The Workplace

How to spot your 'fatal flaw' as a leader—before it's too late

Editor's note: This popular story was republished on Feb. 21, 2020.

Our take: Learn the four ways your organization can support leaders in identifying their "fatal flaws"

Executives typically know their greatest strengths, but they may not be so savvy when it comes to identifying their greatest weaknesses, Jack Zenger and Joseph Folkman write for the Harvard Business Review.

Leaders don't know their weaknesses

"Everyone has weaknesses," Zenger and Folkman—CEO and president, respectively, of Zenger/Folkman, a leadership development consultancy—write, and "mild" ones typically don't "impact a person's overall effectiveness." Their research has found that leaders who score in the bottom 10% on a key skill will be ranked in the bottom-fifth overall, regardless of their strengths. "Bottom line, leaders don't need to be extremely good at everything," Zenger and Folkman write, "but they generally cannot be totally void in one area and still succeed."

However, about 30% of the leaders the pair has studied have "at least one fatal flaw." Zenger and Folkman explain, "These are weaknesses that are so extreme that they can have a dramatic negative effect on a leader, seriously hampering their contribution to the organization and their career progress." When it comes to effects of these fatal flaws, "blindness has a steep cost," Zenger and Folkman write.

Why weaknesses can be hard to spot

But for many executives, Zenger and Folkman write it can be hard to "spot … fatal flaws" because they're often "'sins of omission.'"

While "[s]trengths are seen as a direct outcome of some specific behavior exhibited by the leader," such as "happy clients," fatal flaws are often "a result of inaction, of the leader not doing something," Zenger and Folkman write. "It's a deal that never happens, or a project that doesn't exist," Zenger and Folkman explain. They add, "These leaders are simply not making things happen."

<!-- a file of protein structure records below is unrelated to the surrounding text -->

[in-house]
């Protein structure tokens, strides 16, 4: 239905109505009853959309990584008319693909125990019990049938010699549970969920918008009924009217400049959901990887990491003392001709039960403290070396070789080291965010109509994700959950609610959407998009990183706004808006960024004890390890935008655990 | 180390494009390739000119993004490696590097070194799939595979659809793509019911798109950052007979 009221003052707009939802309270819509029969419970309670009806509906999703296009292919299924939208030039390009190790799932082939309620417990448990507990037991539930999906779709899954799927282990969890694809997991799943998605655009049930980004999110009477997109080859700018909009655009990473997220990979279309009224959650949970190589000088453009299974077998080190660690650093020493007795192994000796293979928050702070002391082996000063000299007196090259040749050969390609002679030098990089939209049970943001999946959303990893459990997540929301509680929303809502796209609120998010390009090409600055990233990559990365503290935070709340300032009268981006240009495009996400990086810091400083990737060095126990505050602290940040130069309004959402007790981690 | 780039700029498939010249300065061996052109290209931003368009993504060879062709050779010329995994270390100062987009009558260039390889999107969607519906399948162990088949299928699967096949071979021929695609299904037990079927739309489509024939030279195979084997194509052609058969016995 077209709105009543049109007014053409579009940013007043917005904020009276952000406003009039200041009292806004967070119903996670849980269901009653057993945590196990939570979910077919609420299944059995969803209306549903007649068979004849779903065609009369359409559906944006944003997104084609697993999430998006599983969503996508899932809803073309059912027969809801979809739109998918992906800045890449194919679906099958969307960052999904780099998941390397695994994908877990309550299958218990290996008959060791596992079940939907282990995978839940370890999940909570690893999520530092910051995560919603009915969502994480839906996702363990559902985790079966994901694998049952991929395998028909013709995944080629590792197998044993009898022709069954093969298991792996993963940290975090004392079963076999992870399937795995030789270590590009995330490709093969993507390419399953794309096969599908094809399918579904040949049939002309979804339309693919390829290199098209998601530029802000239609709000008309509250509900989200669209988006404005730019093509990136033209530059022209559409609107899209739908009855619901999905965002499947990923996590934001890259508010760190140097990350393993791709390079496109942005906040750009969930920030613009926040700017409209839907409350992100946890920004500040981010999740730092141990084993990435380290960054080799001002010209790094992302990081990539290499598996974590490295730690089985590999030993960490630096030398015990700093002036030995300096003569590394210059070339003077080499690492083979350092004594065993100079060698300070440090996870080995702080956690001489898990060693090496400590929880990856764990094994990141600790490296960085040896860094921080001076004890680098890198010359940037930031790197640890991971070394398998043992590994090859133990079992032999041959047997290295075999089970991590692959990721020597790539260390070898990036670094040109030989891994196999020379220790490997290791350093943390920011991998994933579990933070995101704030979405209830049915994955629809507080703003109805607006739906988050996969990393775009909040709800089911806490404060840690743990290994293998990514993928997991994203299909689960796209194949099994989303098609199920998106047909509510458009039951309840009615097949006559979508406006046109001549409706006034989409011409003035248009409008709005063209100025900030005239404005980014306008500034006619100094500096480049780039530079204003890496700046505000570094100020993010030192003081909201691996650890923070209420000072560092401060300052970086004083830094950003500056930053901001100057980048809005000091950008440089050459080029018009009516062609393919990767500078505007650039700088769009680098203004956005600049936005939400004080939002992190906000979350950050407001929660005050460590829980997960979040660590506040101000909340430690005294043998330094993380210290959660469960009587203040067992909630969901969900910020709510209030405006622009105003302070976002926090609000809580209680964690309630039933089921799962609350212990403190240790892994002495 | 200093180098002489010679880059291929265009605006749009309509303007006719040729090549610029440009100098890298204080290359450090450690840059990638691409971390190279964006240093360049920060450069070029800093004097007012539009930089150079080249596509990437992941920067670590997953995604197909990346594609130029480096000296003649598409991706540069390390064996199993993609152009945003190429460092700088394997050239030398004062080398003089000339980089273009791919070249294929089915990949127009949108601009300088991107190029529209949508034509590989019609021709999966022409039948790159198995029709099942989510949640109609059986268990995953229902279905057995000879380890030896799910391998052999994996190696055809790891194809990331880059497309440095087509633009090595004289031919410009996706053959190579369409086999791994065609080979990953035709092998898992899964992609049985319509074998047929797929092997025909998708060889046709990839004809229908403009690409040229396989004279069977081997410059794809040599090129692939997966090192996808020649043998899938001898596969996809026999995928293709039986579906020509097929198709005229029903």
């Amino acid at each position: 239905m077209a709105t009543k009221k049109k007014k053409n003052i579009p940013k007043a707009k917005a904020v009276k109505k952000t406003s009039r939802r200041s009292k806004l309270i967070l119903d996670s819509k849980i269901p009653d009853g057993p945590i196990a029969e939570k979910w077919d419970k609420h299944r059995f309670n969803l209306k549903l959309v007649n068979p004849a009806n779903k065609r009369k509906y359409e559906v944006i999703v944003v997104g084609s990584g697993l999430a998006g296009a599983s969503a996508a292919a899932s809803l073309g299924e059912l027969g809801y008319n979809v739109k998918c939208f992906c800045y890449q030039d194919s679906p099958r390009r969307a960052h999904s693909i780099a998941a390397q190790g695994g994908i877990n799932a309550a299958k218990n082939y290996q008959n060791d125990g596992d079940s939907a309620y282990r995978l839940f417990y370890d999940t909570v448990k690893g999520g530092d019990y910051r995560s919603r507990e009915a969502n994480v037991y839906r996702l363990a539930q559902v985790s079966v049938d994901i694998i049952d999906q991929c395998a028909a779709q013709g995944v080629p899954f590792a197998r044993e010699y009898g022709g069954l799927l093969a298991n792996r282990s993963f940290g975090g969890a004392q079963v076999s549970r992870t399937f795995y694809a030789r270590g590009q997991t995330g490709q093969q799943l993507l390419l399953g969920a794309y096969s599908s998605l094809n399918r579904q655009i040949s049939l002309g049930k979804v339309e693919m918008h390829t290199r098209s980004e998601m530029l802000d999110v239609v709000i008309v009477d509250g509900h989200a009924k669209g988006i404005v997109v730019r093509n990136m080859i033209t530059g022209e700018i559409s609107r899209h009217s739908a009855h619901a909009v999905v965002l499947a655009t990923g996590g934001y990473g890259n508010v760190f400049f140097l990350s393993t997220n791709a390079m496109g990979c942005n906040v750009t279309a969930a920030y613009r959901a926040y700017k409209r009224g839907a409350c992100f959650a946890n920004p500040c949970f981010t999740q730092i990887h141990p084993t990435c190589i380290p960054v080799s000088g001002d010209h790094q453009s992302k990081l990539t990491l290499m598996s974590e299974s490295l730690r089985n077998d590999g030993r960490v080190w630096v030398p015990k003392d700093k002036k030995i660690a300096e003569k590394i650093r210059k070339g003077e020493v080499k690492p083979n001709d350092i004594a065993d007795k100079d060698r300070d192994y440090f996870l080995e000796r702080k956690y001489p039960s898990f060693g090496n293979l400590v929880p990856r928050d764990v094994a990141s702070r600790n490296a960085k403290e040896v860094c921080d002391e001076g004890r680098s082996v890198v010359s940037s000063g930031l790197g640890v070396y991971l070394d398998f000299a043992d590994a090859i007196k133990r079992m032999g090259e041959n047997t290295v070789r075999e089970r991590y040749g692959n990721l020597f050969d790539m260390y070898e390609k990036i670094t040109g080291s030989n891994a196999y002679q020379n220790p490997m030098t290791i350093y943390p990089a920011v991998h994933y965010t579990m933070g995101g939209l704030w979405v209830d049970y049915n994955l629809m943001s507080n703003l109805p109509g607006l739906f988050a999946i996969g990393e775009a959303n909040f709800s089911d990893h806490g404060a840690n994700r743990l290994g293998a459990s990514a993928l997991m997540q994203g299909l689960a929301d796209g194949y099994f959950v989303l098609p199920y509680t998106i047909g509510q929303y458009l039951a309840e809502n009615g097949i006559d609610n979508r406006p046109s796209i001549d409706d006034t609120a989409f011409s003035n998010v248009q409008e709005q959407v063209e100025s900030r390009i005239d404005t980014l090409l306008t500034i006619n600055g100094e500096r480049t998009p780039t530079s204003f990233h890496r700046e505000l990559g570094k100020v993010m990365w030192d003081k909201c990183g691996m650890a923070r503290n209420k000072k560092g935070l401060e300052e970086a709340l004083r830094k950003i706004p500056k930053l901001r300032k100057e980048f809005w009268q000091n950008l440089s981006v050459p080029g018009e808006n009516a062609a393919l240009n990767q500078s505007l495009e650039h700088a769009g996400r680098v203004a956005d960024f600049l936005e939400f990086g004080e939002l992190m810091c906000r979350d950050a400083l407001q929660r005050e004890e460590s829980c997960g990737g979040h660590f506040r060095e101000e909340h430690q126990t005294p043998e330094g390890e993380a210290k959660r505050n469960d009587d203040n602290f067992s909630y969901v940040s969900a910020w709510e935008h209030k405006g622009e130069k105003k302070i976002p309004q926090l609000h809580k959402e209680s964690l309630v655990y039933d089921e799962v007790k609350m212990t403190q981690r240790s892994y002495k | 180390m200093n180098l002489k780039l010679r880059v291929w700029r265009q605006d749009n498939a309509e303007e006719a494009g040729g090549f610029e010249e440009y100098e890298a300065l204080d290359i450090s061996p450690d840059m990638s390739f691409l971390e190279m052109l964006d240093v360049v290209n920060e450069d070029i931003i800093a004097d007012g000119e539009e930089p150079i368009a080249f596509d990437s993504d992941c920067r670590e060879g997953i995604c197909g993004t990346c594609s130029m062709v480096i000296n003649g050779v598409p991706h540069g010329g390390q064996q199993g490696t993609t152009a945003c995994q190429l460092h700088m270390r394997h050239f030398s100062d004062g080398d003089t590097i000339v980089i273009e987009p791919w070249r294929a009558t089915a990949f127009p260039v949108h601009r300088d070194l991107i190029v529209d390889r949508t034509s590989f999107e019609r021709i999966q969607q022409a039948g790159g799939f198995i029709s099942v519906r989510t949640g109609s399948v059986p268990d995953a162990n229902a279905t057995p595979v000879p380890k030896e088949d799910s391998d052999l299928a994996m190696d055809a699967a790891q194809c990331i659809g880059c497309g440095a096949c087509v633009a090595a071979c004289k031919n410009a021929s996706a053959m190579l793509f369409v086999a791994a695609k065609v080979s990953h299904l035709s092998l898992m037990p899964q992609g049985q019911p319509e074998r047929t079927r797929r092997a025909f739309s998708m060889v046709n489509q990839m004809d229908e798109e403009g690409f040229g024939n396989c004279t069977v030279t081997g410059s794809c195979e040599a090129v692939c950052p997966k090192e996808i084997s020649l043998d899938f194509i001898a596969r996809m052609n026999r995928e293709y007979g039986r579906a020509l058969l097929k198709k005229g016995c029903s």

As such, Zenger and Folkman write that leaders typically are surprised when they learn their fatal flaws. When leaders see low scores on certain leadership traits, they might say, "But I've done nothing to deserve these ratings,'" Zenger and Folkman write. By contrast, their colleagues may think, "'You deserve these ratings because you've done nothing.'"

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2 ways to increase self-awareness

Zenger and Folkman recommend two ways leaders—and others—can increase self-awareness.

First, find a "truth teller" who will provide you with honest feedback, Zenger and Folkman advise. Colleagues who notice your weakness should be found and encouraged to speak, Zenger and Folkman write. However it's important to be explicit that you are seeking honest information. If the truth teller seems overly cautious at first, Zenger and Folkman write that you should "encourage them to open up by being proactively receptive."

If you can't find a truth teller, then Zenger and Folkman recommend getting outside help. If your company doesn't offer coaching or 360-degree feedback, it might be a good idea to hire a coach or therapist. "This person may be able to help you gain a better understanding of your weaknesses and find ways to remedy them," they write (Zenger/Folkman, Harvard Business Review, 2/21).

Advisory Board's take

Craig Pirner, Managing Director, Talent Development